Atran pointed out the telic event structure as one of the features of religion (Atran, 2002, pp. 63-65). Telic structure is a concept in linguistics in which we can expect the result of an event and possibly interrupt it with a controlling force. Western medicine has the same structure if we observe how doctors explain diseases and treatments to their patients. They imply possibilities of controlling the outcome with medical interventions.
Furthermore, relieving fear of death and existential anxiety is one scope of Western medicine, particularly in palliative care, which has a similar function to some religions. Although it does not appear that conducting rituals, displaying commitments, and making sacrifices are necessary in Western medicine, there are similar events, including presenting gifts to doctors, found in Western medicine in Japan.
The similarity between religion and medicine has been identified by anthropologists, including Byron Good (1993), who noted that medical anthropology considers beliefs and phenomena surrounding beliefs in medicine. In Japanese medical education, the way in which a doctor can earn patients’ trust is one of the most important issues currently being taught, based on the prioritisation of patient-doctor relationships and communication skills. However, we should ask ourselves, what does “trust” mean and what do patients believe? Why do patients sometimes worship doctors? How should doctors react to this? Taking into consideration how doctors are perceived by patients and their interactions will provoke and enrich our thoughts on how we, as doctors, can act in each context.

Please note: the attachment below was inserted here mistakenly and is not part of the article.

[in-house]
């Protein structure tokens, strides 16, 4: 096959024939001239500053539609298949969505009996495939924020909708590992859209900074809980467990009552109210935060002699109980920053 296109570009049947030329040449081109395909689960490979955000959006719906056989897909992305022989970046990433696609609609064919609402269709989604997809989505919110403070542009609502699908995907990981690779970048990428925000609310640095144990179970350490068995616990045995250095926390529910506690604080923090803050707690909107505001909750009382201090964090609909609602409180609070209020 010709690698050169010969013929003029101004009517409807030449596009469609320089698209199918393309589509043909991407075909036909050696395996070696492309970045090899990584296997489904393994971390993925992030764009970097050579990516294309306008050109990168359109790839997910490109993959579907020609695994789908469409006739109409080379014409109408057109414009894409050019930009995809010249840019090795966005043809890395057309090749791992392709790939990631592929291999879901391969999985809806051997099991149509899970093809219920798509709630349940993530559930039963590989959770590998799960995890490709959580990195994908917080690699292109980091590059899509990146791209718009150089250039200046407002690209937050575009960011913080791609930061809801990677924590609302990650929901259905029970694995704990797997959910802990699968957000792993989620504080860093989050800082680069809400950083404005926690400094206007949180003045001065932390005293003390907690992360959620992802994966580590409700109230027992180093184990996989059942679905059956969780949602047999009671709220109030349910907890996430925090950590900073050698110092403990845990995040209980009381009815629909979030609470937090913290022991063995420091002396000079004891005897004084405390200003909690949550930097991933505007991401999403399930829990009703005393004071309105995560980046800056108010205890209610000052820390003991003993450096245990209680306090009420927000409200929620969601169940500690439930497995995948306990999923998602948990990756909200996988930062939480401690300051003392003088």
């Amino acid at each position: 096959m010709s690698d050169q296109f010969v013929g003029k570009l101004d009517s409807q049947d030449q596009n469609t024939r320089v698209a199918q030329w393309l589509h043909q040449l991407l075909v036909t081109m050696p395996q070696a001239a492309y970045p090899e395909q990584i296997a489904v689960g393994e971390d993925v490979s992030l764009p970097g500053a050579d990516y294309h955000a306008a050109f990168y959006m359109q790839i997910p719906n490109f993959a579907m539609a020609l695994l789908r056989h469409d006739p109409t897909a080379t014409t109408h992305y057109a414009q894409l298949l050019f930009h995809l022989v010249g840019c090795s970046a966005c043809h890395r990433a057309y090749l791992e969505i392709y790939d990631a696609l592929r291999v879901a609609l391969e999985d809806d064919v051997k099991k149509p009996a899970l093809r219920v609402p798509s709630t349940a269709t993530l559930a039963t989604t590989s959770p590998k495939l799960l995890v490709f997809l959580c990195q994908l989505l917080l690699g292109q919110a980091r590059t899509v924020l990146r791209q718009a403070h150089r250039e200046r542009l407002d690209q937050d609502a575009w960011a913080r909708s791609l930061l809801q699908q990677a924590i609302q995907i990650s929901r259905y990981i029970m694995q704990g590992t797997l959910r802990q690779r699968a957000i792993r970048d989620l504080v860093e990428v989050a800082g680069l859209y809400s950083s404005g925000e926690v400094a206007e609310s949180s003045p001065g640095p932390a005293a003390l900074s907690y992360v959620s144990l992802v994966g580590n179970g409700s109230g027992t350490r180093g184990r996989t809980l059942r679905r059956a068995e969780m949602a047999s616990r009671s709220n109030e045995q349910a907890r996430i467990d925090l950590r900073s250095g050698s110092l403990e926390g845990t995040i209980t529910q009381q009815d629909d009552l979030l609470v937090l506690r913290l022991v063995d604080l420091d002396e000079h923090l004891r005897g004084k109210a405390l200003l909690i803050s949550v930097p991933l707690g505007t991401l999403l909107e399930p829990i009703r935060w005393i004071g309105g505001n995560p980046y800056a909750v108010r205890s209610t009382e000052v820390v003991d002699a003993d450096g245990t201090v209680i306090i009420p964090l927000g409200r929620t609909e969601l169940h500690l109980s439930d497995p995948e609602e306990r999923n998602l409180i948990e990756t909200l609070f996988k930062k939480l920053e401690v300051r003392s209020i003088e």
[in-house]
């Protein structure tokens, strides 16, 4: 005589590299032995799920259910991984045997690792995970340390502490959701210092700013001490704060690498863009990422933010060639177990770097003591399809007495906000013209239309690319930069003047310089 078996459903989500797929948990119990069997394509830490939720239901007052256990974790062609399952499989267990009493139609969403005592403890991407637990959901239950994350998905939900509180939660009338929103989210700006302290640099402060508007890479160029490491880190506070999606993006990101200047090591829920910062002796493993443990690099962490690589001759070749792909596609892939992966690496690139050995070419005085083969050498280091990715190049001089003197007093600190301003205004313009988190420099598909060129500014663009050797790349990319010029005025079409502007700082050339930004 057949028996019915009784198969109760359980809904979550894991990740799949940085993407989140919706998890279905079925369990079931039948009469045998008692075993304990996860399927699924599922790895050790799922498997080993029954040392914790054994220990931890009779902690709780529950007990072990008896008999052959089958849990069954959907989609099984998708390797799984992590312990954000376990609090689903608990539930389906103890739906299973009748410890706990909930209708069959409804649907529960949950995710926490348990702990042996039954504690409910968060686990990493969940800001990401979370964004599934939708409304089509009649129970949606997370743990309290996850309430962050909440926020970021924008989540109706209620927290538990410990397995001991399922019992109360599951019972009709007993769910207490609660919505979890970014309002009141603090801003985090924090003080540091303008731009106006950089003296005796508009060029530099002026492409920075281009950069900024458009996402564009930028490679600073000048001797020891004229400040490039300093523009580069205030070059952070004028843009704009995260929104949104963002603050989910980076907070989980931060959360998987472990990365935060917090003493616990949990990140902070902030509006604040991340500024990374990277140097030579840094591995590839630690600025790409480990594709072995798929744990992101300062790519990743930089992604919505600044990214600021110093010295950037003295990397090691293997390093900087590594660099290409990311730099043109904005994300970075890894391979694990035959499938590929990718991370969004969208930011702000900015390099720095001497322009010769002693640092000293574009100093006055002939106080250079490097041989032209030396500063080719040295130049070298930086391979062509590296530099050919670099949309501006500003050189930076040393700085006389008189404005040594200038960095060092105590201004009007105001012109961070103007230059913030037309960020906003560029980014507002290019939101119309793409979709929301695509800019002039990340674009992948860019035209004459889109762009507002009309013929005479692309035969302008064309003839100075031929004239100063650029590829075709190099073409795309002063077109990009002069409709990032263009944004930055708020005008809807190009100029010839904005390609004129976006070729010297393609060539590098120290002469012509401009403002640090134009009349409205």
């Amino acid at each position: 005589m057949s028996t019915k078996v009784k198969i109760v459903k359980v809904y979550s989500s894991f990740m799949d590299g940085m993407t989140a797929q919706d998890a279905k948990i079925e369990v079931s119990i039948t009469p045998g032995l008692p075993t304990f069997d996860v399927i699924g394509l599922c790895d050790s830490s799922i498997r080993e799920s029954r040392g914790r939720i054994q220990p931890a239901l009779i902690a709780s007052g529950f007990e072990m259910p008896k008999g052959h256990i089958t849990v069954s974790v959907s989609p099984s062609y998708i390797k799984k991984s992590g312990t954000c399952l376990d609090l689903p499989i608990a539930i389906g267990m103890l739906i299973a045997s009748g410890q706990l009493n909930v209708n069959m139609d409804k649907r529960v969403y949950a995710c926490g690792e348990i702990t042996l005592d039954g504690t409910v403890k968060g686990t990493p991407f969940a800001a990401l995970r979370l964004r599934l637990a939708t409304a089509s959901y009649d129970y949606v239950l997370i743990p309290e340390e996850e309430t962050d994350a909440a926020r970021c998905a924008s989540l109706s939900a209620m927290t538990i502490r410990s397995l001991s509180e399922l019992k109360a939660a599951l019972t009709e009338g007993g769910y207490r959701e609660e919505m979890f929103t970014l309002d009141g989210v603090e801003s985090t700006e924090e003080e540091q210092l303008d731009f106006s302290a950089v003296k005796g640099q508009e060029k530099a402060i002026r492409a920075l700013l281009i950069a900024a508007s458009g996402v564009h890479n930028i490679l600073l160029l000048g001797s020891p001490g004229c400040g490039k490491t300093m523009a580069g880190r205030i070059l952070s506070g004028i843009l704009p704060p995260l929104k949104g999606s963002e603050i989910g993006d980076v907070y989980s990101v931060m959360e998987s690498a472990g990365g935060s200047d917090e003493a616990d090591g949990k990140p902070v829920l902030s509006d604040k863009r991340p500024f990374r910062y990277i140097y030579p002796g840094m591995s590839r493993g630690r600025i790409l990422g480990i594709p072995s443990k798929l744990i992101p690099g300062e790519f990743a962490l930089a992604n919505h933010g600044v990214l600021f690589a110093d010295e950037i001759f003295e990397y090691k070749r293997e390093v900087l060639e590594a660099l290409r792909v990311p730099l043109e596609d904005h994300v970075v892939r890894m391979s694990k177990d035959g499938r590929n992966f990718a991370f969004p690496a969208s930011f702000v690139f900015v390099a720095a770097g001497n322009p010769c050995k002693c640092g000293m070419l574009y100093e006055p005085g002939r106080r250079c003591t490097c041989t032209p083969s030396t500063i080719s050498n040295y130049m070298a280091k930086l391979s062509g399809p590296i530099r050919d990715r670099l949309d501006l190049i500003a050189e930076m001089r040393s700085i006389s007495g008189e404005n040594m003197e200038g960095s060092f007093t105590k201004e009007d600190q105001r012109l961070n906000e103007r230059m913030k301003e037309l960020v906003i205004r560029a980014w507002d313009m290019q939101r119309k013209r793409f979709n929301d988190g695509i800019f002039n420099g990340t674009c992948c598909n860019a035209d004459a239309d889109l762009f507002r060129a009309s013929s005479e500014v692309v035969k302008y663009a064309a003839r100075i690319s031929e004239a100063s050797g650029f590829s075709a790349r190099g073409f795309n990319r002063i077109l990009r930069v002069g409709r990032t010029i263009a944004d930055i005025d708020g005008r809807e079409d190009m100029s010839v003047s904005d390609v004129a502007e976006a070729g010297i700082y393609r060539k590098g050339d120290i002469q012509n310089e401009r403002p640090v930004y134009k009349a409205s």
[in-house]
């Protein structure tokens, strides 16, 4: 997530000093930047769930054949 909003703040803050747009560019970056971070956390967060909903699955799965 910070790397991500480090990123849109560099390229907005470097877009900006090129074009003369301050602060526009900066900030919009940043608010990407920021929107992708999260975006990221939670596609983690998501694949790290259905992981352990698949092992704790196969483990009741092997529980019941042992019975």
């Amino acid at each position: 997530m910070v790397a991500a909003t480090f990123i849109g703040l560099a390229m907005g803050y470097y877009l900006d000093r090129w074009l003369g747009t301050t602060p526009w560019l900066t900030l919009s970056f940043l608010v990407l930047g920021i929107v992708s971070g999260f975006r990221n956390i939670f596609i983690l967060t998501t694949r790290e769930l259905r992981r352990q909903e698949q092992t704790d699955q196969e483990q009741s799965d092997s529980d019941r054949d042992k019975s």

Medical education has traditionally emphasised scientific facts, logic, and rationality, and medical students are told that they are scientists. However, in medical practice, doctors encounter various religious situations, including the examples we have raised in this article. Acknowledging the fact that we are entangled in patients’ belief systems can allow us to reconsider our competency, how we react to patients, and, moreover, how we should be trained in the era of global and advanced technology in which everything is becoming ostensibly universal, but in reality is not.